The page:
Leadership minor gives major boost to URI graduates
KINGSTON, R.I. -- April 27, 2006 -- Megan Marshall educates residents of El Salvador who intend to migrate, JoAnna Williams helps coordinate Rhode Island public health initiatives, and Kristen Olson promotes Maryland college athletic teams.
The three University of Rhode Island graduates followed divergent career paths, but have one thing in common: each graduated with a minor in leadership studies and credit that experience with their success.
The minor, sponsored by the URI Center for Student Leadership Development, is an interdisciplinary program, linking practical application with theoretical leadership skills. When it was offered in 1998, it was one of the first such minors in the country. “Leadership courses are a big growth area today,” said Christine Wilson, assistant director for student leadership.
The minor gives students a lens to see where they can apply their leadership skills, according to Wilson. There are 120 students enrolled in the minor, another 400 students who take at least one leadership class, and about 1,000 other students who participate in other center activities. There are 111 alumni who graduated with the minor.
The minor offers five tracks: emerging leadership, outreach and peer leadership, fraternity/sorority leadership, leadership in activism/social change units, and leadership in student athletics.
Marshall graduated in 2003 with a major in psychology and minors in both leadership and hunger studies. “Those classes are what gave me the skills and thought structures that I use now to help people,” said the Tolland, Conn. native. “Where else can you learn about the real stuff of the world, and make everyday in class mean something later in life?” she asks.
Now a volunteer with Catholic Relief Services in El Salvador, she works closely with Salvadorian immigrant workers, teaching them about their rights and tracking human rights abuses. She also teaches those looking to immigrate about the transit process and helps to establish a network of contacts on the U.S. border. According to Marshall, about 700 people leave El Salvador everyday to come to the U.S.
“It is the missing link that should be added to all bachelor's degrees,” says JoAnna Williams who graduated with a degree in human science and services in 2002.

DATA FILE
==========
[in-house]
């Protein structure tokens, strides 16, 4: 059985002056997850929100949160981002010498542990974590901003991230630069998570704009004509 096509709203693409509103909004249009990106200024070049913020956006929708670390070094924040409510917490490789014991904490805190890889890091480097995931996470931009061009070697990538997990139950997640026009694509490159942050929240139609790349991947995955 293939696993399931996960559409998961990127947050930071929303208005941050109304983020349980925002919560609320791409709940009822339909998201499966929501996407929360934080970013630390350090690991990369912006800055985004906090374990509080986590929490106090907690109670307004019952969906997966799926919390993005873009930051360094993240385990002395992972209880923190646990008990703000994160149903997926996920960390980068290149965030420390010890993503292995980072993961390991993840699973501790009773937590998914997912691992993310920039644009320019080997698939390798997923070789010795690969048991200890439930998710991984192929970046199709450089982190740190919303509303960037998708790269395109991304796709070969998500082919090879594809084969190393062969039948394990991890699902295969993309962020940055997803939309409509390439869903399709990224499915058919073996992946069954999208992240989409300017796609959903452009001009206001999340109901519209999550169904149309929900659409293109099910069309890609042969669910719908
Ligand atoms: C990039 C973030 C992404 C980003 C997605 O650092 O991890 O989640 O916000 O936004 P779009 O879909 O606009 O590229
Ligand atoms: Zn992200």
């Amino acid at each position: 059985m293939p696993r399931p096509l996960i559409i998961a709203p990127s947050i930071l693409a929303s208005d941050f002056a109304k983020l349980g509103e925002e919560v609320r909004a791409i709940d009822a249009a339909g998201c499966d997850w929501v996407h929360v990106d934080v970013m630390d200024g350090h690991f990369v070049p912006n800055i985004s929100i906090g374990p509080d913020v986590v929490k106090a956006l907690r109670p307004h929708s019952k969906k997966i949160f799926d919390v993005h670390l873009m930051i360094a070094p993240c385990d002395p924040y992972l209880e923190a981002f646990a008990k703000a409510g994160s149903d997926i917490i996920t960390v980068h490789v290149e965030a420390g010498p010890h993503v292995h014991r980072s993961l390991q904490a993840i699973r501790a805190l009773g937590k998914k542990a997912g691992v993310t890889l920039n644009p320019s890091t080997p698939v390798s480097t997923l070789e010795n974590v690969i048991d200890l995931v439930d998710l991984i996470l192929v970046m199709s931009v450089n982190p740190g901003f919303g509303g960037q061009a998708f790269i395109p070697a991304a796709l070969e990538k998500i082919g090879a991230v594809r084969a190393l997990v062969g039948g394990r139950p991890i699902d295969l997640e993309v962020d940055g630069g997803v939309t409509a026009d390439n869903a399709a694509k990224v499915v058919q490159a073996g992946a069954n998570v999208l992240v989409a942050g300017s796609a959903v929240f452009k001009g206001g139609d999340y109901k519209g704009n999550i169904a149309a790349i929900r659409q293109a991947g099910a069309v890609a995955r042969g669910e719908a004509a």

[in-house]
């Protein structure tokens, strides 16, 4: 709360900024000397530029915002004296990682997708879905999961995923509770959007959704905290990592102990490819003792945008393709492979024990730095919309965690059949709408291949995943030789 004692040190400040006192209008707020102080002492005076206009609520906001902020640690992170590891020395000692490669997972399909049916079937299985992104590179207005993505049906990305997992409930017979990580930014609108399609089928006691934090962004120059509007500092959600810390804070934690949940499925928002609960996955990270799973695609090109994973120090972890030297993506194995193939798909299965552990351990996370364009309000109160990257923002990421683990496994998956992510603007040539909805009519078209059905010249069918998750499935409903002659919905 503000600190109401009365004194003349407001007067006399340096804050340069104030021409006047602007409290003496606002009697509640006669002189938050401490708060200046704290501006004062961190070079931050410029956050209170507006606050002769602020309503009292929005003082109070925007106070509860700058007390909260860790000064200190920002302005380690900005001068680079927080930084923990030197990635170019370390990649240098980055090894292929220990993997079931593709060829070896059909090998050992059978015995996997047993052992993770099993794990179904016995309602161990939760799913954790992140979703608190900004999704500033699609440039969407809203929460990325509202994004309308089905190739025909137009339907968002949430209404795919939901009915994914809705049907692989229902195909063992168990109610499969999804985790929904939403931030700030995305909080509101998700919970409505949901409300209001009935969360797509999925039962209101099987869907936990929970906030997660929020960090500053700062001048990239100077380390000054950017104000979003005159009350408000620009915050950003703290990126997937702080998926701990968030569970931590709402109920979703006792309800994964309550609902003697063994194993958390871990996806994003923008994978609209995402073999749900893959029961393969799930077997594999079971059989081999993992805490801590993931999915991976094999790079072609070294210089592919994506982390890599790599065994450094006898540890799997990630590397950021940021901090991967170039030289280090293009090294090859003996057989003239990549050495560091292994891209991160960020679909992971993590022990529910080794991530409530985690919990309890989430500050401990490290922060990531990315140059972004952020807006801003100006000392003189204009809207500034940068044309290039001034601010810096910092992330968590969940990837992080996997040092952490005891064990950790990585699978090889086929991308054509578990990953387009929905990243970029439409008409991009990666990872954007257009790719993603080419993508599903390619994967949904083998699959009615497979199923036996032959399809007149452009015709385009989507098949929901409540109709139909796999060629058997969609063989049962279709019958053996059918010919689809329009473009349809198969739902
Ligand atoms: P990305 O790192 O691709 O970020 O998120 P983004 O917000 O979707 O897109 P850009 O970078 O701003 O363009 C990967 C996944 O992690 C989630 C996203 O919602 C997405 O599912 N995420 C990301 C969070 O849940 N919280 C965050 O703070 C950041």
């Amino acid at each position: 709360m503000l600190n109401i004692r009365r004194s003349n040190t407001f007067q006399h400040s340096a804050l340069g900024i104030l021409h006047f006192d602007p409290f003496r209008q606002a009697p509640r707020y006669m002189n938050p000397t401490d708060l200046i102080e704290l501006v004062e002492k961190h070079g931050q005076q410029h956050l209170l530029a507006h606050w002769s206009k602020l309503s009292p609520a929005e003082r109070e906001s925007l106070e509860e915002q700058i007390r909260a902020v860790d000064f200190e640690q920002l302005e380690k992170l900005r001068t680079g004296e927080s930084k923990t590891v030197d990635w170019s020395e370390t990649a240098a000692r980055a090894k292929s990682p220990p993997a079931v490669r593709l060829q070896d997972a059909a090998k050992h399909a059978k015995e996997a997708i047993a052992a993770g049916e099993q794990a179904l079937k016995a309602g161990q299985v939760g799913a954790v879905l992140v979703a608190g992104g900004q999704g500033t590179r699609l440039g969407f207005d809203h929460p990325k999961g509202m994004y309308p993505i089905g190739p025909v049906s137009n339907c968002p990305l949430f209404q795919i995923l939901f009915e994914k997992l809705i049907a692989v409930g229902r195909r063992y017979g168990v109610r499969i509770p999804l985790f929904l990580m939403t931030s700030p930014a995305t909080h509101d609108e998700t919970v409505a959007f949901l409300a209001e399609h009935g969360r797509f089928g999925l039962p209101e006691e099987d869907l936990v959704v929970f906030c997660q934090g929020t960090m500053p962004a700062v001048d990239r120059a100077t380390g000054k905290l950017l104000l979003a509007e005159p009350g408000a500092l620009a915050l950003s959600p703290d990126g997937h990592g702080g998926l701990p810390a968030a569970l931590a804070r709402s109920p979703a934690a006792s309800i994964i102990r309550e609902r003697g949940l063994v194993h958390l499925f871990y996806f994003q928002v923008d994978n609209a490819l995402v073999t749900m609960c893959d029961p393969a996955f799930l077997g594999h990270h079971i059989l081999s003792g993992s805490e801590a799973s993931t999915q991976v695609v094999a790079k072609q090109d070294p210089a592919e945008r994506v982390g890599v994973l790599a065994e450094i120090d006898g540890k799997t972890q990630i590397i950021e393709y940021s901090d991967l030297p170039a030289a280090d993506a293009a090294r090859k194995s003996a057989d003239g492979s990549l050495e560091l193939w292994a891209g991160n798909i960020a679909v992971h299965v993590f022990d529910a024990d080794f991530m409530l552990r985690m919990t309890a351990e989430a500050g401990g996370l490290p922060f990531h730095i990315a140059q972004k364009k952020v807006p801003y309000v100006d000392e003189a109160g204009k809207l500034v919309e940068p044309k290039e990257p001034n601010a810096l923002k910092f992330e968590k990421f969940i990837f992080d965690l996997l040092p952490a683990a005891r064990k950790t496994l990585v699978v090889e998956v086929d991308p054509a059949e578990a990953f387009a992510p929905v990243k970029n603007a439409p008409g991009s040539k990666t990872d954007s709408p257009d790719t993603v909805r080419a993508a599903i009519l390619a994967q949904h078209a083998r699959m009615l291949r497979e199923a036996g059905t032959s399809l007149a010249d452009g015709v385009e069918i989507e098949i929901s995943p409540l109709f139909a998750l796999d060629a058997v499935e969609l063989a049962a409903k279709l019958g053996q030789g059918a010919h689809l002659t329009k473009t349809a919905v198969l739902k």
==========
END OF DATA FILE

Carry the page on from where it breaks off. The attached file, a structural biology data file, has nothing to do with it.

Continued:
The Cranston resident now works at the Rhode Island Department of Health as a promotion specialist for the Healthy Rhode Island 2010 initiative where she assists in coordinating and monitoring the program. Williams will graduate in May from Boston University with a master’s degree in public health and hopes to add a consulting business for resume writing and skills identification to her already busy schedule.
Kristen Olson, a 2004 graduate, followed the student-athlete leadership track. “Those classes helped me gain confidence speaking in front of groups and helped me communicate better with my softball team, “ she said. “It also helped me open my eyes to the rest of campus because, as an athlete, I spent most of my time going from class to the athletic facilities and sometimes forgot that there were other opportunities for campus involvement.”
Her leadership experience helped her land a job as the assistant director of marketing and promotions at the University of Maryland, Baltimore County. “During the interview, my current supervisor asked me more questions about my leadership minor than he did about anything else,” she said.
Olson’s responsibilities include marketing the school’s 20 sports teams to the campus community, student organizations, and surrounding businesses. She hopes to eventually become a Division I athletic director, and is taking classes at Maryland’s College Park campus toward a master’s degree in higher education administration.
“The leadership studies minor is hands down valuable,” she said. “It absolutely helped me to realize my potential.”
Leaders of Tomorrow: URI Leadership minor students attend a leadership seminar. Photo Courtesy of The Leadership Program.